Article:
I once heard someone say that in business, there’s playing to win and then there’s playing to not lose. At first, it sounds like those are the same things, but in reality, they’re two distinctly different mindsets. “Playing to win” is about feeling dynamic, confident, and operating with a belief that the sky is the limit. “Playing to not lose” is pragmatic, but it can also be characterized by an overabundance of caution and feeling overshadowed by past setbacks. I realized that those two mindsets are reflective of the way rich people and poor people think.
I understand both mindsets. My parents worked very hard to provide us with everything they could, but we didn’t have much extra. They provided me with strong role models for the value of hard work, and that was very useful when I was getting started in real estate. Back then, my goals were immediate. I was investing in a house with a very small profit margin, and even though I was determined to make it work, I worried. A lot. This is one of the defining qualities of a poverty mindset. I was taking care of business, but I wasn’t planning for my next investment property. In the back of my mind, I was expecting the other shoe to drop.
This is an important thing to acknowledge. The mindset we choose will change absolutely everything. Whereas a wealthy person would have been looking for their next property while finishing up the first one, my poor mindset was telling me that it was better to remain hypervigilant about something going wrong with the first property.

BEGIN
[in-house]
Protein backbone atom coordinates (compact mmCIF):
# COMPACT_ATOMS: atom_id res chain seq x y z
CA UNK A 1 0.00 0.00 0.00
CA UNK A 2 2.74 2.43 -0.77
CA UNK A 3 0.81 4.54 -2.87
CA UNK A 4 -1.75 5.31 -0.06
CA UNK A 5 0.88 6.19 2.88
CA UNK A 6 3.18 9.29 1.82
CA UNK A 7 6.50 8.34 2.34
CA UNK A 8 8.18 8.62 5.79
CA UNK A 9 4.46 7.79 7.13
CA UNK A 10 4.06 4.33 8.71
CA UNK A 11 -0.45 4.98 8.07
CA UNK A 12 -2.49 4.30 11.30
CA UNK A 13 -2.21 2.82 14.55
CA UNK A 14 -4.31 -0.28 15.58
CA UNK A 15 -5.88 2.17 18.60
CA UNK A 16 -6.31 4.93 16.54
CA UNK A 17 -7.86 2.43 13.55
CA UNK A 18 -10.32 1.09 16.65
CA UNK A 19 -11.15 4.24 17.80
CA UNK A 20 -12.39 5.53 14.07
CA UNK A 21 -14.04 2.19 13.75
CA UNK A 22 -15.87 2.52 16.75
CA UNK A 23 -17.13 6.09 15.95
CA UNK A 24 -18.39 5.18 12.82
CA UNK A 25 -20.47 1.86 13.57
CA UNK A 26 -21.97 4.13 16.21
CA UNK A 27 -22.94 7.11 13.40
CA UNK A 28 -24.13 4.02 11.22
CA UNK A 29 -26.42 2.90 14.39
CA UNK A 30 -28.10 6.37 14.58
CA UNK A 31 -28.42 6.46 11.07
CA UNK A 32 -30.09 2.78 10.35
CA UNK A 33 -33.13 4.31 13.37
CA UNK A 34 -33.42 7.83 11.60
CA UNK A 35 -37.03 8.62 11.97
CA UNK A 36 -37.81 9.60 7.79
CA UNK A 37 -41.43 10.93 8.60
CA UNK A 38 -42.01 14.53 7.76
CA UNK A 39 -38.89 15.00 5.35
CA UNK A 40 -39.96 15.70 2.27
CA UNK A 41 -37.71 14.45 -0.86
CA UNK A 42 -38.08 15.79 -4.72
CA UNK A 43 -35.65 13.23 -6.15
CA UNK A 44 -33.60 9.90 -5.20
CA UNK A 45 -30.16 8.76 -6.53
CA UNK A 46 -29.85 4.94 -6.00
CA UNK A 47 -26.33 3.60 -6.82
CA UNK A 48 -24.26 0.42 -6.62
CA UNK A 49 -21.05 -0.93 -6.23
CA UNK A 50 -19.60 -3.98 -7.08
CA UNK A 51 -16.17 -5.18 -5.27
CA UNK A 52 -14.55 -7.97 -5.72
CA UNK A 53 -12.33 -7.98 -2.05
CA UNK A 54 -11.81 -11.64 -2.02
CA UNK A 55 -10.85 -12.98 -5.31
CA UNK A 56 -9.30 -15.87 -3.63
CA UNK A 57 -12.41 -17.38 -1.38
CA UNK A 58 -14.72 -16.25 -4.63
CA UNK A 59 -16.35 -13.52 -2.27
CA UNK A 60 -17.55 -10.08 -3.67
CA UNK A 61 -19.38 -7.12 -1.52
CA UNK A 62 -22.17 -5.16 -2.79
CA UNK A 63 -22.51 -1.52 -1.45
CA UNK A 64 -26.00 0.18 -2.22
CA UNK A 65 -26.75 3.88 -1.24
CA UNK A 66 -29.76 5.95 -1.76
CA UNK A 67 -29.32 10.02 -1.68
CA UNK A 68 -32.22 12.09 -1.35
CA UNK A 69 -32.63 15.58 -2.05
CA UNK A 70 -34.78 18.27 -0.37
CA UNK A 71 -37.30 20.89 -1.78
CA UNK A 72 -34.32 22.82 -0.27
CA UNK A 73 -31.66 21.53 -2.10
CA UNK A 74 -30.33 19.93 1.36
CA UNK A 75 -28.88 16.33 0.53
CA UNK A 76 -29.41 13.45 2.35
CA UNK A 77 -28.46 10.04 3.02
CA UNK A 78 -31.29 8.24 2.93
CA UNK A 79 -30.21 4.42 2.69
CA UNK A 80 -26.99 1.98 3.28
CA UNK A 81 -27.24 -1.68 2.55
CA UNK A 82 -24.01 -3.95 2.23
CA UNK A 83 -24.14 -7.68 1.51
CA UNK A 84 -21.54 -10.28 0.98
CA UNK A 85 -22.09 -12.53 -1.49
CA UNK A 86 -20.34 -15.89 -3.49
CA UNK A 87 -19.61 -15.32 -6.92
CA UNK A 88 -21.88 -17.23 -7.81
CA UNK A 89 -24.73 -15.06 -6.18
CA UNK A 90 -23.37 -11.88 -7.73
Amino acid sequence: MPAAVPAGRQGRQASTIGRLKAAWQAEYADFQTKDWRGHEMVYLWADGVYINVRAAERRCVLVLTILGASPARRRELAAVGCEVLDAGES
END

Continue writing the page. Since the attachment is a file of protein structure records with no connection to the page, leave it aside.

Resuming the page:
Fortunately, everything worked out with my first property and it set me forward on a path of making real estate investing my career (and now it feels like my calling). Once I got busy, I didn’t have much time to entertain the worries that had gripped me when I was starting out. Instead, I was actively learning and growing. I was always open to greater opportunities, and I became an avid student of real estate investing through reading and talking to wealthy people. I was getting practical advice on things like forming LLCs and other tools to keep more of my money. But the real advantage of those relationships was that I began to see the business through their eyes.
Mindset is an invaluable asset when it comes to wealth. Those who are wealthy think abundantly. They are direct about their objectives, purposeful about their spending habits, and knowledgeable about where their money is going. While you can’t completely transform years of habitual thinking overnight, I encourage you to make a consistent effort to change your mindset. I know firsthand that it can improve your life in ways that are unimaginable.